Where is God?”

Source: williamslaketribine.com

(Trigger warnings: murder, violence)

Recently I had a spiritual insight – a much needed one. I had been in a state of doubt for weeks because of the recent discovery of unmarked graves at residential schools. What really affected me was learning of the murder of new-born babies: their mothers were forced by nuns to bury them alive.*

My doubt spiralled into despair regarding the Catholic church and God seemed nowhere to be found. I began to question the foundations of my cradle Catholicism. There’s the residential schools; there’s the rampant pedophelia; the lack of recognition of women’s gifts; LGBTQ lack of acknowledgement; financial scandal.

Why should I stay? It got to a point where I asked: has any good come out of God’s living among us when babies are being murdered in God’s name? Would my view change if I went to another church?

When I moved from the question “where is God?” to “who is Jesus?” I found more answers to my existential dilemma. I found that when I matched Jesus’ suffering with someone’s pain, He brought new meaning to the desolation. When I accept Jesus’ preference for the poor, the sick, the lonely I find new meaning in my faith, there is new life.

Jesus is present in the disenfranchised. Jesus is the murdered baby, the abused child, the young or old dying of cancer, the unemployed ex-convict with a criminal record, the LGBTQ parishioner, the silenced women to whom He gives expression.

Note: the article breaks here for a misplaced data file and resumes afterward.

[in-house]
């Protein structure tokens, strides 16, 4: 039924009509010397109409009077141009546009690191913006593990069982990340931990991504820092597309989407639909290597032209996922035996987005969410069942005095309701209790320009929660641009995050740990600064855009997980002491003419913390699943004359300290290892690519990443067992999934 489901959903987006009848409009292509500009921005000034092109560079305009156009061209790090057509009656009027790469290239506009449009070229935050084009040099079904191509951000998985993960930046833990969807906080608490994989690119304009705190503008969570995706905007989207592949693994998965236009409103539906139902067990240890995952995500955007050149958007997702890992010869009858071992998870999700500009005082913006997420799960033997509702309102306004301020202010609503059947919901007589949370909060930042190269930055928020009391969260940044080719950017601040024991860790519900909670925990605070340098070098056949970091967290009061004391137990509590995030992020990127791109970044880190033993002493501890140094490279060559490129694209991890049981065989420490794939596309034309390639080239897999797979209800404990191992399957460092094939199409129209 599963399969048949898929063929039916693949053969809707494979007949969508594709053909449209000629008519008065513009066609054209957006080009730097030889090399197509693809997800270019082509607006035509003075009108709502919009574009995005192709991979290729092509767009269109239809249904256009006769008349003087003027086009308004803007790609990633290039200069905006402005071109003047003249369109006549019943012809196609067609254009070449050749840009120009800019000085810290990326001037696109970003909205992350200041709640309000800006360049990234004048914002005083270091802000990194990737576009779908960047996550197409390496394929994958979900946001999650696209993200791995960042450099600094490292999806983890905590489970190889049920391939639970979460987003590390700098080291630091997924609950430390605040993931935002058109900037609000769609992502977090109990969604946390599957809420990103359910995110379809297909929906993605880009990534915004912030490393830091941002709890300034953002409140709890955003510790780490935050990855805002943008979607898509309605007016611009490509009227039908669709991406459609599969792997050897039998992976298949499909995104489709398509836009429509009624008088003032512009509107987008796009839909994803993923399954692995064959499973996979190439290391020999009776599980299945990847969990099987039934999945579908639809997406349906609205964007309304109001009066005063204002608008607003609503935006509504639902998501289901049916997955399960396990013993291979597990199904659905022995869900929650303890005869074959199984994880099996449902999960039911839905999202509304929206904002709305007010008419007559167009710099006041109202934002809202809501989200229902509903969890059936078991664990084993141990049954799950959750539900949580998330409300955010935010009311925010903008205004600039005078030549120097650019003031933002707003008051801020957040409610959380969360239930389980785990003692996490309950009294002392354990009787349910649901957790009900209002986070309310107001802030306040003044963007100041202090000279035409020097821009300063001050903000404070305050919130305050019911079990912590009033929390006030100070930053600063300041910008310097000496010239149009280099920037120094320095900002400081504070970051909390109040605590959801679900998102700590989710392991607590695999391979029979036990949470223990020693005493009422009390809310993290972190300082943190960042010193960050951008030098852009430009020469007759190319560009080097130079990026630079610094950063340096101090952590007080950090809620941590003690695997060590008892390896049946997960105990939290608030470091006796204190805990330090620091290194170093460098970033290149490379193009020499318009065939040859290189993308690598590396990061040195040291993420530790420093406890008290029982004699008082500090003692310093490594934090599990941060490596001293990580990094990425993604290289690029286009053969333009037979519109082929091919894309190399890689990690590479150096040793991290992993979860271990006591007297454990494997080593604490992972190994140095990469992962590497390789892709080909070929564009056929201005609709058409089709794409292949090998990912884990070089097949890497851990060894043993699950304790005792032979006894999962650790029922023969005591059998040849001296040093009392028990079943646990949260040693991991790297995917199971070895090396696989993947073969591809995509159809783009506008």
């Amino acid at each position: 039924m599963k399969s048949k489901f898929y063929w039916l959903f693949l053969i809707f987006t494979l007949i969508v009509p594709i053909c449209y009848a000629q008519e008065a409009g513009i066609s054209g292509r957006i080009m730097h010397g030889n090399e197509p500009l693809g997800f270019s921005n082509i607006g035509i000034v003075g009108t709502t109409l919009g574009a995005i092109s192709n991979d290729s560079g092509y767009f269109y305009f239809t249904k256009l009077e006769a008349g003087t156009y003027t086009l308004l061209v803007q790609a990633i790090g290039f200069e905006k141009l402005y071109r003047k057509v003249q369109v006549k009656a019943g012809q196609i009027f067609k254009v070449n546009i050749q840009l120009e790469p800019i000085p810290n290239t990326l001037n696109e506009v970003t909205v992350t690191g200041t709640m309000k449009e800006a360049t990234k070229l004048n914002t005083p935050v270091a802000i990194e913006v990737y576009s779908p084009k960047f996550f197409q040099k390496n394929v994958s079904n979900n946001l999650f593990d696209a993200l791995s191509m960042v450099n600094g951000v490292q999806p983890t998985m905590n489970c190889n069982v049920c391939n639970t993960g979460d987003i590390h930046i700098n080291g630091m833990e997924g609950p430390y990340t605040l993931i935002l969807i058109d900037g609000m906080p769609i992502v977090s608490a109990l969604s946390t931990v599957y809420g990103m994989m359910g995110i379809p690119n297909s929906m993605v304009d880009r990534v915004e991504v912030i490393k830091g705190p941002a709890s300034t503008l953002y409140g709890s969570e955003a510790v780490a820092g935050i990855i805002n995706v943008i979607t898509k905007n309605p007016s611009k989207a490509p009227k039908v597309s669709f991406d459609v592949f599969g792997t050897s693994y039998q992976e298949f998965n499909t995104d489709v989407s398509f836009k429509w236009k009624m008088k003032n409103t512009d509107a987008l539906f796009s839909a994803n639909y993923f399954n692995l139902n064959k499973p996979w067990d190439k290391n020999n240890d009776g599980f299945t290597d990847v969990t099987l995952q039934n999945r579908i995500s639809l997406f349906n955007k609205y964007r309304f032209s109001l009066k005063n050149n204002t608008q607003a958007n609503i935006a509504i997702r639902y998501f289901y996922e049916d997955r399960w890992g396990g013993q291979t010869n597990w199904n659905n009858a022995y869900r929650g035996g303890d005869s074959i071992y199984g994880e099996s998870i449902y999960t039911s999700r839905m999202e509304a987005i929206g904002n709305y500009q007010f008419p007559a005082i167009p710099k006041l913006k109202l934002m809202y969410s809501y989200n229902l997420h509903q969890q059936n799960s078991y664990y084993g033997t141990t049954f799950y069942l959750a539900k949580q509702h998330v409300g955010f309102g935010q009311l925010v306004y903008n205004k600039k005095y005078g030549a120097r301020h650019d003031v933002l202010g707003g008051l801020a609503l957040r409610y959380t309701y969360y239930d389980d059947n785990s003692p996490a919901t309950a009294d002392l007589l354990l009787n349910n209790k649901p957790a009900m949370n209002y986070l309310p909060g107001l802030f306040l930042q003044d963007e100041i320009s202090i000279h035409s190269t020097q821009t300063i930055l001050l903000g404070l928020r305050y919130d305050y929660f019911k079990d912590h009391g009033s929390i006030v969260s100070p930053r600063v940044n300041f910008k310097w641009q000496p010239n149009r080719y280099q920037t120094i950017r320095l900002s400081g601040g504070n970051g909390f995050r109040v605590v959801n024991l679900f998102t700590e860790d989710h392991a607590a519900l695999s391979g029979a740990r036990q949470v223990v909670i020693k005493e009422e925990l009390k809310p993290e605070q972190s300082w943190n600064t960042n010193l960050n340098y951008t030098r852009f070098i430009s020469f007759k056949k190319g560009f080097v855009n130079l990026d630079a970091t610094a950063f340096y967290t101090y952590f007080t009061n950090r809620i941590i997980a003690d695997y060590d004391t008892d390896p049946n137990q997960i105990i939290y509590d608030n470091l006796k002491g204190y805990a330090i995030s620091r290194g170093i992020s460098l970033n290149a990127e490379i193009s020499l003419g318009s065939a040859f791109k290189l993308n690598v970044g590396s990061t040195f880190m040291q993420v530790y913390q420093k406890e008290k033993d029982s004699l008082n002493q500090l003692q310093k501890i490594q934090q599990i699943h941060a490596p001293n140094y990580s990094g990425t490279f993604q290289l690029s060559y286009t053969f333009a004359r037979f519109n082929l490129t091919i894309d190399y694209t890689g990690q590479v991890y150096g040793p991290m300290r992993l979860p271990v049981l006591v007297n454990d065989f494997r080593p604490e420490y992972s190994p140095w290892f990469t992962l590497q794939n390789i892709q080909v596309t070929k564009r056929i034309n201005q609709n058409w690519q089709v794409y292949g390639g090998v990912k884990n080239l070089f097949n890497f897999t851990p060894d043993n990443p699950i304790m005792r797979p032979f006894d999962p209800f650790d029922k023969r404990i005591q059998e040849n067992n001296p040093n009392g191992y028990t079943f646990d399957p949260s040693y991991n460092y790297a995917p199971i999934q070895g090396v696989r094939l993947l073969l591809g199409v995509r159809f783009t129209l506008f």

I have heard for most of my life: “you will find Jesus in the poor”. And I believed it. But I reached a point recently that my past faith was not enough to overcome recent awarenesses.

Through prayer I asked the question: “who is Jesus?”. Through prayer I received the gift of an answer which I now experience at a deeper level – with the heart as well as the mind.

Being honest with God about one’s doubts yields faith.

There is also prayer for the perpetrator. One of our priests at our church regularly prays for perpetrators of violence, “that God may redeem their hearts”. Fr. John does not strike me as a radical individual but this prayer, which he says at every mass, is a radical gesture.